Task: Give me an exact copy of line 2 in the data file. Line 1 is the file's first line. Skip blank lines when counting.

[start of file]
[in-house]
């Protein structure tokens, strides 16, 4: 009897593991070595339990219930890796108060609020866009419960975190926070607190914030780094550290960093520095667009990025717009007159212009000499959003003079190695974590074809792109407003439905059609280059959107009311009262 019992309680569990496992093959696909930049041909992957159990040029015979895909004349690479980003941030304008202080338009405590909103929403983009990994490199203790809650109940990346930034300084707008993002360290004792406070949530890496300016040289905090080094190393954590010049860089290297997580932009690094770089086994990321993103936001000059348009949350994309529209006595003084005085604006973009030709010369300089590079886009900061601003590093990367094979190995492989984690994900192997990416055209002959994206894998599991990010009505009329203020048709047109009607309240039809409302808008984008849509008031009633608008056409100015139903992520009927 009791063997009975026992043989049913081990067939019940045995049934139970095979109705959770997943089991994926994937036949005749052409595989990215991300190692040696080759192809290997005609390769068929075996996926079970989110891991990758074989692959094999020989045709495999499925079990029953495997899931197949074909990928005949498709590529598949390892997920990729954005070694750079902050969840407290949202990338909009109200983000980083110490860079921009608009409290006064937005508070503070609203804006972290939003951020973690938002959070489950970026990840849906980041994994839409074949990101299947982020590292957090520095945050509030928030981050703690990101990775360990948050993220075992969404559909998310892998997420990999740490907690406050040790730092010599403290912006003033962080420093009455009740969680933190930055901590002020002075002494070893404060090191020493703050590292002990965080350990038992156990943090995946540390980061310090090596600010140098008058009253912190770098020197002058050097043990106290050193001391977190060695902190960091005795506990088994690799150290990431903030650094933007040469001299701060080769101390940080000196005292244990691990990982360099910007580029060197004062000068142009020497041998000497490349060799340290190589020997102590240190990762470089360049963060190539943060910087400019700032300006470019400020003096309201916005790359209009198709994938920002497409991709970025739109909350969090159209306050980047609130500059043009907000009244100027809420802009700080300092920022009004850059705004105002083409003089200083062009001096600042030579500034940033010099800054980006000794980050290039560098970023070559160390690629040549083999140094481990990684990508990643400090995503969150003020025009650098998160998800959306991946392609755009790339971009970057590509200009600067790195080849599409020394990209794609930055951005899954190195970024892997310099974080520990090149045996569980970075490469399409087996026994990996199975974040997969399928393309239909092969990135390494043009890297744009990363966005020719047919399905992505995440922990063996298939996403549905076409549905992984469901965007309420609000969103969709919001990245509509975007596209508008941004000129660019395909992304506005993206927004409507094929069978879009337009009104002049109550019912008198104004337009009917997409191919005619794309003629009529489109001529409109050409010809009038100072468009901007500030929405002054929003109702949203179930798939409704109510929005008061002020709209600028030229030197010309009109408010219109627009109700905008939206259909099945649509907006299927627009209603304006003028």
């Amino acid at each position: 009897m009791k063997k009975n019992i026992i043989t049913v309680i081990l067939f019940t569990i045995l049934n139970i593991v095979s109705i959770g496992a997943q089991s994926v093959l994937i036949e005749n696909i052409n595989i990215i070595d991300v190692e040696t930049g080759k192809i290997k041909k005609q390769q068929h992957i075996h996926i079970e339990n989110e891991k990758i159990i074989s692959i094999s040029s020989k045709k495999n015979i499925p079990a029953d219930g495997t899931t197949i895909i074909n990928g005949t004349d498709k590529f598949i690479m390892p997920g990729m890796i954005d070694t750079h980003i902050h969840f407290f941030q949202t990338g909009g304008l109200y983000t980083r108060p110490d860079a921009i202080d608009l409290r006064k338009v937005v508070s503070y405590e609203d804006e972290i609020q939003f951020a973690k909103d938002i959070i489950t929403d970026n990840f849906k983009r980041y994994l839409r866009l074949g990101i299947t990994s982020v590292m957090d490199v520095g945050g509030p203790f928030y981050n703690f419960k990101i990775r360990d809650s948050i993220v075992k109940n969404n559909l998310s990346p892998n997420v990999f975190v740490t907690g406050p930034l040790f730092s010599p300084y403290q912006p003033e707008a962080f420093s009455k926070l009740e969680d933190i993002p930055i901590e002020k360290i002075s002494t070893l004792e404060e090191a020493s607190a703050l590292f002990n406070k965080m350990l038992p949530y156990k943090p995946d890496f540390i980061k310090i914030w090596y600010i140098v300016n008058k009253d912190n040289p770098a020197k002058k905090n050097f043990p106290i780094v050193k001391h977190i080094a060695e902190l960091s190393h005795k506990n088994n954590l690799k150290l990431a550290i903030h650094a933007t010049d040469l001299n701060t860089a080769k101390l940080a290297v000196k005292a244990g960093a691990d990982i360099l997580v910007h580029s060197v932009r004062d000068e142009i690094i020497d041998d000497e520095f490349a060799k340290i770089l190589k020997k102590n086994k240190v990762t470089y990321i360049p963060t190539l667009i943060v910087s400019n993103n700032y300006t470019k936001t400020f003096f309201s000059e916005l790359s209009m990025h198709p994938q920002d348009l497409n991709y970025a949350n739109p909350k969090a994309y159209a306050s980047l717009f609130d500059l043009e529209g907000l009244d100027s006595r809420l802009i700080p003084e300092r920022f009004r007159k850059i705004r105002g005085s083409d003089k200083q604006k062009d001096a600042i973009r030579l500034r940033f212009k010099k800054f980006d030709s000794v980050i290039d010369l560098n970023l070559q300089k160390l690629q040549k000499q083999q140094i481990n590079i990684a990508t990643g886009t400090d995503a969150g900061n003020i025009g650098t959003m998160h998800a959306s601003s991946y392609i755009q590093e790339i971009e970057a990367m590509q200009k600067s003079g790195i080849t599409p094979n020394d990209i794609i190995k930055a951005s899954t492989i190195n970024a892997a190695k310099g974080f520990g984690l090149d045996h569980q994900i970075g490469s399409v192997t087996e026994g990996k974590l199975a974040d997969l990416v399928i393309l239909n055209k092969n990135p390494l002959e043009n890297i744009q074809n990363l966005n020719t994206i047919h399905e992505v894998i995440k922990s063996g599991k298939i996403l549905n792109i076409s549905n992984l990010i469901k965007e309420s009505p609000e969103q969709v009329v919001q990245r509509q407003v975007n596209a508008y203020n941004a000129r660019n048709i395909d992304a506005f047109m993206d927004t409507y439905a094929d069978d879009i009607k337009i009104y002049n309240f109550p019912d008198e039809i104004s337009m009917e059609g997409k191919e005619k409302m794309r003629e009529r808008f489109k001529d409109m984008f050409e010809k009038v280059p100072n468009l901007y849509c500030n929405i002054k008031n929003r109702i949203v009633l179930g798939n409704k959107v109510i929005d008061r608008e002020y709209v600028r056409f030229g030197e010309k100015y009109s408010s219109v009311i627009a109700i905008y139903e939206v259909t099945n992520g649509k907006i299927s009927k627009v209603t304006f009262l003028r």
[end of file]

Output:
């Protein structure tokens, strides 16, 4: 009897593991070595339990219930890796108060609020866009419960975190926070607190914030780094550290960093520095667009990025717009007159212009000499959003003079190695974590074809792109407003439905059609280059959107009311009262 019992309680569990496992093959696909930049041909992957159990040029015979895909004349690479980003941030304008202080338009405590909103929403983009990994490199203790809650109940990346930034300084707008993002360290004792406070949530890496300016040289905090080094190393954590010049860089290297997580932009690094770089086994990321993103936001000059348009949350994309529209006595003084005085604006973009030709010369300089590079886009900061601003590093990367094979190995492989984690994900192997990416055209002959994206894998599991990010009505009329203020048709047109009607309240039809409302808008984008849509008031009633608008056409100015139903992520009927 009791063997009975026992043989049913081990067939019940045995049934139970095979109705959770997943089991994926994937036949005749052409595989990215991300190692040696080759192809290997005609390769068929075996996926079970989110891991990758074989692959094999020989045709495999499925079990029953495997899931197949074909990928005949498709590529598949390892997920990729954005070694750079902050969840407290949202990338909009109200983000980083110490860079921009608009409290006064937005508070503070609203804006972290939003951020973690938002959070489950970026990840849906980041994994839409074949990101299947982020590292957090520095945050509030928030981050703690990101990775360990948050993220075992969404559909998310892998997420990999740490907690406050040790730092010599403290912006003033962080420093009455009740969680933190930055901590002020002075002494070893404060090191020493703050590292002990965080350990038992156990943090995946540390980061310090090596600010140098008058009253912190770098020197002058050097043990106290050193001391977190060695902190960091005795506990088994690799150290990431903030650094933007040469001299701060080769101390940080000196005292244990691990990982360099910007580029060197004062000068142009020497041998000497490349060799340290190589020997102590240190990762470089360049963060190539943060910087400019700032300006470019400020003096309201916005790359209009198709994938920002497409991709970025739109909350969090159209306050980047609130500059043009907000009244100027809420802009700080300092920022009004850059705004105002083409003089200083062009001096600042030579500034940033010099800054980006000794980050290039560098970023070559160390690629040549083999140094481990990684990508990643400090995503969150003020025009650098998160998800959306991946392609755009790339971009970057590509200009600067790195080849599409020394990209794609930055951005899954190195970024892997310099974080520990090149045996569980970075490469399409087996026994990996199975974040997969399928393309239909092969990135390494043009890297744009990363966005020719047919399905992505995440922990063996298939996403549905076409549905992984469901965007309420609000969103969709919001990245509509975007596209508008941004000129660019395909992304506005993206927004409507094929069978879009337009009104002049109550019912008198104004337009009917997409191919005619794309003629009529489109001529409109050409010809009038100072468009901007500030929405002054929003109702949203179930798939409704109510929005008061002020709209600028030229030197010309009109408010219109627009109700905008939206259909099945649509907006299927627009209603304006003028």